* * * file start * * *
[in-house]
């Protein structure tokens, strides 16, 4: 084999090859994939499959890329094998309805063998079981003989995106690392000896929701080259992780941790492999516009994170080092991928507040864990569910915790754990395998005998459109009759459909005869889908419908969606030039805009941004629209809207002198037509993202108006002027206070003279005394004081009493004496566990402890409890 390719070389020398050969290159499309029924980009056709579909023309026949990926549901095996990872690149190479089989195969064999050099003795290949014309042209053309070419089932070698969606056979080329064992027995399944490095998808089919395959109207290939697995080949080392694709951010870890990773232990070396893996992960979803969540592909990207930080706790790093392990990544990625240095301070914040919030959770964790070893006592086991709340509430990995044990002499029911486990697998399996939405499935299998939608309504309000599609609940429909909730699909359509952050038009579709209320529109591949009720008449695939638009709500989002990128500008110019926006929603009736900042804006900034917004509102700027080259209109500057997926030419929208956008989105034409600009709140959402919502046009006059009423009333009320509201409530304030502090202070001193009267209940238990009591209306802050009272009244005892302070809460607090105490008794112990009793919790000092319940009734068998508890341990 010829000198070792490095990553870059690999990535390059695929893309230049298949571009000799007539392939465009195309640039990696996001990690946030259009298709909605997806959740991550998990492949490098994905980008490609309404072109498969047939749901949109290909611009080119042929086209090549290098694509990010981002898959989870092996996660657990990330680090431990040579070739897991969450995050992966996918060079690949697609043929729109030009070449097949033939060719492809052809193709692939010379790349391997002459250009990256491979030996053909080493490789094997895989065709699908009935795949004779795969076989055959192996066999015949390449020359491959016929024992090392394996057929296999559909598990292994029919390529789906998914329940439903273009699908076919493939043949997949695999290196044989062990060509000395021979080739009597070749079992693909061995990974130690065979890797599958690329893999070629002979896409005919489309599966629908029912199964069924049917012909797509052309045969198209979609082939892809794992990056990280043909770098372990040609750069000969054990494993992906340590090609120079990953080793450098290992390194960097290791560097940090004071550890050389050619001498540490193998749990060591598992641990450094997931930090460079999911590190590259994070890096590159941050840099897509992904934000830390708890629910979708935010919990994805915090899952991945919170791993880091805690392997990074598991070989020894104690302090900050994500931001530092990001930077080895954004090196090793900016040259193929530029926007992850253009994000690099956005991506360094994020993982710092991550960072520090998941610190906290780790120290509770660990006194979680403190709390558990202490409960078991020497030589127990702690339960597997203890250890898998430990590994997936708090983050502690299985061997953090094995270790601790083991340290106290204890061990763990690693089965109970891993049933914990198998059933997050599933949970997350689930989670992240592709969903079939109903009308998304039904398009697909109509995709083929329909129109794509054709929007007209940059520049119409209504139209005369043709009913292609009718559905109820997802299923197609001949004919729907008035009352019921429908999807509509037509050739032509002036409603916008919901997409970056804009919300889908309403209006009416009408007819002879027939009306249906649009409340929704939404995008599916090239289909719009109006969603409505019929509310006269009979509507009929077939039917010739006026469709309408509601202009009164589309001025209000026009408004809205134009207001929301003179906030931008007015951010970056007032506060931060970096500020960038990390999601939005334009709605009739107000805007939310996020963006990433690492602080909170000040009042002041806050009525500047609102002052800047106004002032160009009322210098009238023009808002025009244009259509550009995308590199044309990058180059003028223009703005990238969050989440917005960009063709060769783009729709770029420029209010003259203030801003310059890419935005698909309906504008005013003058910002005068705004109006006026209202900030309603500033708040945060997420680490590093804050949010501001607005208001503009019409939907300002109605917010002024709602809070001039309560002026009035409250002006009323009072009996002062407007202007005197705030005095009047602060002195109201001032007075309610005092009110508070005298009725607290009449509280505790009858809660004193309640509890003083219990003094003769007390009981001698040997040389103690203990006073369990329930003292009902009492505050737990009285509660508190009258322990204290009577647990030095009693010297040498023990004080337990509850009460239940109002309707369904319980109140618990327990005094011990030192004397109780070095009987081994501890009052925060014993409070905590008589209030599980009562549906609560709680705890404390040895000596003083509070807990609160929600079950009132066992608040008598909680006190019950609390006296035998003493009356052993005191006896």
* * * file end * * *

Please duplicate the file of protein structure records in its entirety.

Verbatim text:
[in-house]
């Protein structure tokens, strides 16, 4: 084999090859994939499959890329094998309805063998079981003989995106690392000896929701080259992780941790492999516009994170080092991928507040864990569910915790754990395998005998459109009759459909005869889908419908969606030039805009941004629209809207002198037509993202108006002027206070003279005394004081009493004496566990402890409890 390719070389020398050969290159499309029924980009056709579909023309026949990926549901095996990872690149190479089989195969064999050099003795290949014309042209053309070419089932070698969606056979080329064992027995399944490095998808089919395959109207290939697995080949080392694709951010870890990773232990070396893996992960979803969540592909990207930080706790790093392990990544990625240095301070914040919030959770964790070893006592086991709340509430990995044990002499029911486990697998399996939405499935299998939608309504309000599609609940429909909730699909359509952050038009579709209320529109591949009720008449695939638009709500989002990128500008110019926006929603009736900042804006900034917004509102700027080259209109500057997926030419929208956008989105034409600009709140959402919502046009006059009423009333009320509201409530304030502090202070001193009267209940238990009591209306802050009272009244005892302070809460607090105490008794112990009793919790000092319940009734068998508890341990 010829000198070792490095990553870059690999990535390059695929893309230049298949571009000799007539392939465009195309640039990696996001990690946030259009298709909605997806959740991550998990492949490098994905980008490609309404072109498969047939749901949109290909611009080119042929086209090549290098694509990010981002898959989870092996996660657990990330680090431990040579070739897991969450995050992966996918060079690949697609043929729109030009070449097949033939060719492809052809193709692939010379790349391997002459250009990256491979030996053909080493490789094997895989065709699908009935795949004779795969076989055959192996066999015949390449020359491959016929024992090392394996057929296999559909598990292994029919390529789906998914329940439903273009699908076919493939043949997949695999290196044989062990060509000395021979080739009597070749079992693909061995990974130690065979890797599958690329893999070629002979896409005919489309599966629908029912199964069924049917012909797509052309045969198209979609082939892809794992990056990280043909770098372990040609750069000969054990494993992906340590090609120079990953080793450098290992390194960097290791560097940090004071550890050389050619001498540490193998749990060591598992641990450094997931930090460079999911590190590259994070890096590159941050840099897509992904934000830390708890629910979708935010919990994805915090899952991945919170791993880091805690392997990074598991070989020894104690302090900050994500931001530092990001930077080895954004090196090793900016040259193929530029926007992850253009994000690099956005991506360094994020993982710092991550960072520090998941610190906290780790120290509770660990006194979680403190709390558990202490409960078991020497030589127990702690339960597997203890250890898998430990590994997936708090983050502690299985061997953090094995270790601790083991340290106290204890061990763990690693089965109970891993049933914990198998059933997050599933949970997350689930989670992240592709969903079939109903009308998304039904398009697909109509995709083929329909129109794509054709929007007209940059520049119409209504139209005369043709009913292609009718559905109820997802299923197609001949004919729907008035009352019921429908999807509509037509050739032509002036409603916008919901997409970056804009919300889908309403209006009416009408007819002879027939009306249906649009409340929704939404995008599916090239289909719009109006969603409505019929509310006269009979509507009929077939039917010739006026469709309408509601202009009164589309001025209000026009408004809205134009207001929301003179906030931008007015951010970056007032506060931060970096500020960038990390999601939005334009709605009739107000805007939310996020963006990433690492602080909170000040009042002041806050009525500047609102002052800047106004002032160009009322210098009238023009808002025009244009259509550009995308590199044309990058180059003028223009703005990238969050989440917005960009063709060769783009729709770029420029209010003259203030801003310059890419935005698909309906504008005013003058910002005068705004109006006026209202900030309603500033708040945060997420680490590093804050949010501001607005208001503009019409939907300002109605917010002024709602809070001039309560002026009035409250002006009323009072009996002062407007202007005197705030005095009047602060002195109201001032007075309610005092009110508070005298009725607290009449509280505790009858809660004193309640509890003083219990003094003769007390009981001698040997040389103690203990006073369990329930003292009902009492505050737990009285509660508190009258322990204290009577647990030095009693010297040498023990004080337990509850009460239940109002309707369904319980109140618990327990005094011990030192004397109780070095009987081994501890009052925060014993409070905590008589209030599980009562549906609560709680705890404390040895000596003083509070807990609160929600079950009132066992608040008598909680006190019950609390006296035998003493009356052993005191006896």